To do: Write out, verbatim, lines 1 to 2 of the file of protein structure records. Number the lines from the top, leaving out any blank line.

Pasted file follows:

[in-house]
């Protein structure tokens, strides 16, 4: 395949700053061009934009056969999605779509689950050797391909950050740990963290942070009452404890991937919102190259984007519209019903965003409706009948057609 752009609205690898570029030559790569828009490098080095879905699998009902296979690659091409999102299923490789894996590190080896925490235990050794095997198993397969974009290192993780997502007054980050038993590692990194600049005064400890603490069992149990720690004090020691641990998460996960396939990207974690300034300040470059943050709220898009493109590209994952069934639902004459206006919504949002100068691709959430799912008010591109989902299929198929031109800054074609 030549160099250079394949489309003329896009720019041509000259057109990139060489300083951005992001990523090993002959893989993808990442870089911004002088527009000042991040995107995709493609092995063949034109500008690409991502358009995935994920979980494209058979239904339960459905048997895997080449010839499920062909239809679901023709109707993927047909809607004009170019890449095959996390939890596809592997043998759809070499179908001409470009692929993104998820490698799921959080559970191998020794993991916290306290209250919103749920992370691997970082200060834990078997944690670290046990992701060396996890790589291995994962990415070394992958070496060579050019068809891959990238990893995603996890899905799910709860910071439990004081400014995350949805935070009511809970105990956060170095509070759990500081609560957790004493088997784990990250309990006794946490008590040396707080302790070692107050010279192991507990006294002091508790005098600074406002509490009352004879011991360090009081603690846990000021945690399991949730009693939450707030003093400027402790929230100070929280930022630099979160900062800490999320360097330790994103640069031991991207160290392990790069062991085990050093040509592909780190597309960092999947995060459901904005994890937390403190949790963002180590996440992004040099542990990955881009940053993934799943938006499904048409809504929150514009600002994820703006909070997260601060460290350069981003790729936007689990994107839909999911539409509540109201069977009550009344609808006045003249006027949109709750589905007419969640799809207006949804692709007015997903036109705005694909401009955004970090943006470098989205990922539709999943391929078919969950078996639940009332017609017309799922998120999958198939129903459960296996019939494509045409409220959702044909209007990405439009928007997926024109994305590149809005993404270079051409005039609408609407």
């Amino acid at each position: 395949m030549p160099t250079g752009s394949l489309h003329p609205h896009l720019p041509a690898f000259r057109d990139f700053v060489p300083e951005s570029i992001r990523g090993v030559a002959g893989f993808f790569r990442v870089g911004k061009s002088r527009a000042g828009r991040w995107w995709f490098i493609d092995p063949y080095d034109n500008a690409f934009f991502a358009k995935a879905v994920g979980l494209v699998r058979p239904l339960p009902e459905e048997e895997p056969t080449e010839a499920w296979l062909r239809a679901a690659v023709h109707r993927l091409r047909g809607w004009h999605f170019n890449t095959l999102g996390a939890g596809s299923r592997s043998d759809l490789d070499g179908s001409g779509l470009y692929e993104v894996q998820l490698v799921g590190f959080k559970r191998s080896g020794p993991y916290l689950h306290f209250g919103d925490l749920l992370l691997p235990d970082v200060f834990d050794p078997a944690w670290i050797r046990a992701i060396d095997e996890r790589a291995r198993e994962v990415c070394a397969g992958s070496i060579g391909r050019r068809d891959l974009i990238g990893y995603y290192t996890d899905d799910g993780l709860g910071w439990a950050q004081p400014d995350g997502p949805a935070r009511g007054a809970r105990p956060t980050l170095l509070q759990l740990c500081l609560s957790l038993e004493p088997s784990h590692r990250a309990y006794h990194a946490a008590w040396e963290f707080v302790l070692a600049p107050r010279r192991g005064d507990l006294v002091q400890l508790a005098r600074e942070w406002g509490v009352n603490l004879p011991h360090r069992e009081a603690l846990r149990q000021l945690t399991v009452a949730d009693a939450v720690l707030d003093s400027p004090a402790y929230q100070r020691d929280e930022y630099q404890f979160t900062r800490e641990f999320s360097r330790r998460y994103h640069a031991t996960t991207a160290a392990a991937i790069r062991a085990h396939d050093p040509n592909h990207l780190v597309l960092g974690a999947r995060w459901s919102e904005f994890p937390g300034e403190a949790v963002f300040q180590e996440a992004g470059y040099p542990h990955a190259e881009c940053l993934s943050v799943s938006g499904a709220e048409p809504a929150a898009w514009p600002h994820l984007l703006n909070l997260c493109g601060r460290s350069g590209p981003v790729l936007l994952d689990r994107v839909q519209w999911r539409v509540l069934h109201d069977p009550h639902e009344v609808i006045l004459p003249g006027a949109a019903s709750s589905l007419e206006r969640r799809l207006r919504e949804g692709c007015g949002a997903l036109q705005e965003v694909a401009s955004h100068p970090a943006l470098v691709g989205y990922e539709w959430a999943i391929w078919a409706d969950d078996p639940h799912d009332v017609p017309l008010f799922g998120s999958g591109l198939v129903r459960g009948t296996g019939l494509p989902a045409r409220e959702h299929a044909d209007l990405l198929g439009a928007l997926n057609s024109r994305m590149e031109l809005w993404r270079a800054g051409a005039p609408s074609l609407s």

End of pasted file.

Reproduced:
[in-house]
């Protein structure tokens, strides 16, 4: 395949700053061009934009056969999605779509689950050797391909950050740990963290942070009452404890991937919102190259984007519209019903965003409706009948057609 752009609205690898570029030559790569828009490098080095879905699998009902296979690659091409999102299923490789894996590190080896925490235990050794095997198993397969974009290192993780997502007054980050038993590692990194600049005064400890603490069992149990720690004090020691641990998460996960396939990207974690300034300040470059943050709220898009493109590209994952069934639902004459206006919504949002100068691709959430799912008010591109989902299929198929031109800054074609 030549160099250079394949489309003329896009720019041509000259057109990139060489300083951005992001990523090993002959893989993808990442870089911004002088527009000042991040995107995709493609092995063949034109500008690409991502358009995935994920979980494209058979239904339960459905048997895997080449010839499920062909239809679901023709109707993927047909809607004009170019890449095959996390939890596809592997043998759809070499179908001409470009692929993104998820490698799921959080559970191998020794993991916290306290209250919103749920992370691997970082200060834990078997944690670290046990992701060396996890790589291995994962990415070394992958070496060579050019068809891959990238990893995603996890899905799910709860910071439990004081400014995350949805935070009511809970105990956060170095509070759990500081609560957790004493088997784990990250309990006794946490008590040396707080302790070692107050010279192991507990006294002091508790005098600074406002509490009352004879011991360090009081603690846990000021945690399991949730009693939450707030003093400027402790929230100070929280930022630099979160900062800490999320360097330790994103640069031991991207160290392990790069062991085990050093040509592909780190597309960092999947995060459901904005994890937390403190949790963002180590996440992004040099542990990955881009940053993934799943938006499904048409809504929150514009600002994820703006909070997260601060460290350069981003790729936007689990994107839909999911539409509540109201069977009550009344609808006045003249006027949109709750589905007419969640799809207006949804692709007015997903036109705005694909401009955004970090943006470098989205990922539709999943391929078919969950078996639940009332017609017309799922998120999958198939129903459960296996019939494509045409409220959702044909209007990405439009928007997926024109994305590149809005993404270079051409005039609408609407």